Blogs > Cliopatria > So Who's the Radical?

Apr 18, 2005 7:29 pm


So Who's the Radical?



Headline over Bob Herbert's column (http://www.nytimes.com/2005/04/18/opinion/18herbert.html?) in the NYT today:

A RADICAL IN THE WHITE HOUSE

Naturally, I figured Herbert was bashing Bush today. But it turned out he was writing in praise of FDR, whom he describes as a radical.

I am not sure that radical is the right word for FDR. Most often he was quite modest in his approach. He never gave up his fear of deficit spending and every time the economy got going he would cut back on spending. Before Pearl Harbor, still worried about the attraction of isolationism to millions of Americans, he was said to be the last person in the administration to decide that we would have to resist the Nazis.

Yes, as Herbert observes, FDR sounded idealistic notes and proposed an economic bill of rights that to our ears sounds downright radical. But given the context of the times his economic bill of rights was not perceived as radical.

President Bush on the other hand often is radical. His tax plan was radical in 2001. His Social Security plan in 2005 is radical.

Do Americans want radicalism in a president? Bush got his tax cuts. He appears unable to win his Social Security "reform."

I think that fundamentally the American people are not radical. Indeed, they are downright conservative most of the time and under most circumstances. The tax cuts got through not because they were radical and Americans found a radical program appealing, but because they did not seem radical. Through clever marketing and precisely timed sunset provisions designed to minimize the impact of the cuts on the federal budget they seemed, in comparison to the large numbers thrown around by Greenspan and others regarding the expected surpluses, almost prudent.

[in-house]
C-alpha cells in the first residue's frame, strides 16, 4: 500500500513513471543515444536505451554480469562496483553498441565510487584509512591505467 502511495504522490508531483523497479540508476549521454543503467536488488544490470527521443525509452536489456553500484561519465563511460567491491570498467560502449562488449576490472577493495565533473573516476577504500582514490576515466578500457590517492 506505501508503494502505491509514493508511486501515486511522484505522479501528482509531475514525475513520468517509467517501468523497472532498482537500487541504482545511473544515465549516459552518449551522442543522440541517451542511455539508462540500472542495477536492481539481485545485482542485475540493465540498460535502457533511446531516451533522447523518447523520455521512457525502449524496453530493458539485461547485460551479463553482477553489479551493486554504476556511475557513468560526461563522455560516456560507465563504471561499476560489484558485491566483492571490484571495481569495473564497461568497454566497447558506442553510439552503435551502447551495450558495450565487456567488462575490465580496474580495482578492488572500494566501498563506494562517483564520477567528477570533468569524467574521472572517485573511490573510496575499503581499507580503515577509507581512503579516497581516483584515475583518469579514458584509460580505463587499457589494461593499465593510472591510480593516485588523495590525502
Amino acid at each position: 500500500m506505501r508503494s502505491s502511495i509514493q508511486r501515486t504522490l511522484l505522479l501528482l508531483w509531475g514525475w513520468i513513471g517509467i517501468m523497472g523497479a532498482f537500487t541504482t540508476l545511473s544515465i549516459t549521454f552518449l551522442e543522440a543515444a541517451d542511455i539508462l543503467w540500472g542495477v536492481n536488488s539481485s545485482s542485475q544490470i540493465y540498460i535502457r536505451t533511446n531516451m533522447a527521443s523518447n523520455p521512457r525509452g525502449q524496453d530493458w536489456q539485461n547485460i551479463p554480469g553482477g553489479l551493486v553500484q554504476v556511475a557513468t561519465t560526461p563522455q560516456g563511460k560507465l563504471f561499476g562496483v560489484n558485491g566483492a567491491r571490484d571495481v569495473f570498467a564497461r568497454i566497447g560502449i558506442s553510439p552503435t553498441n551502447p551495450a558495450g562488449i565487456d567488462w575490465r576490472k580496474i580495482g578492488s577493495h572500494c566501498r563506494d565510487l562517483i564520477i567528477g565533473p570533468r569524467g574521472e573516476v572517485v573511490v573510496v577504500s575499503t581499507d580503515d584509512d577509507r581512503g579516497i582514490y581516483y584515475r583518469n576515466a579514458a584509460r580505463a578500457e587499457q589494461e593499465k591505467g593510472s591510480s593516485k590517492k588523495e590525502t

Bush's Social Security plans, however, have seemed radical. Bush has made no attempt to make them seem conservative. He seems to have made the calculation that the only way he can get his measure passed is by creating a crisis-atmosphere that makes people think that we MUST ACT NOW OR FACE DOOM. (This strategy may sound familiar. It is the strategy he has employed to great effect in the war on terrorism. But in this case he doesn't have the pictures of burning 9-11 buildings to play off of.)

His approach is therefore a serious miscalculation and will, I suspect, lead to defeat.

Interestingly, it is usually the Democrats who frighten the American people with utopian plans. But this time it's the Republicans. It's 1964 all over again. Bush may be more palatable than Goldwater personally. But he is inviting a harsh response with his radical talk.

The strategy of the Democrats then should be to emphasize that they want to conserve the program while the Republicans want to try a radical experiment.

Simple strategy. Now let's see if the Democrats have the wit to adopt it.



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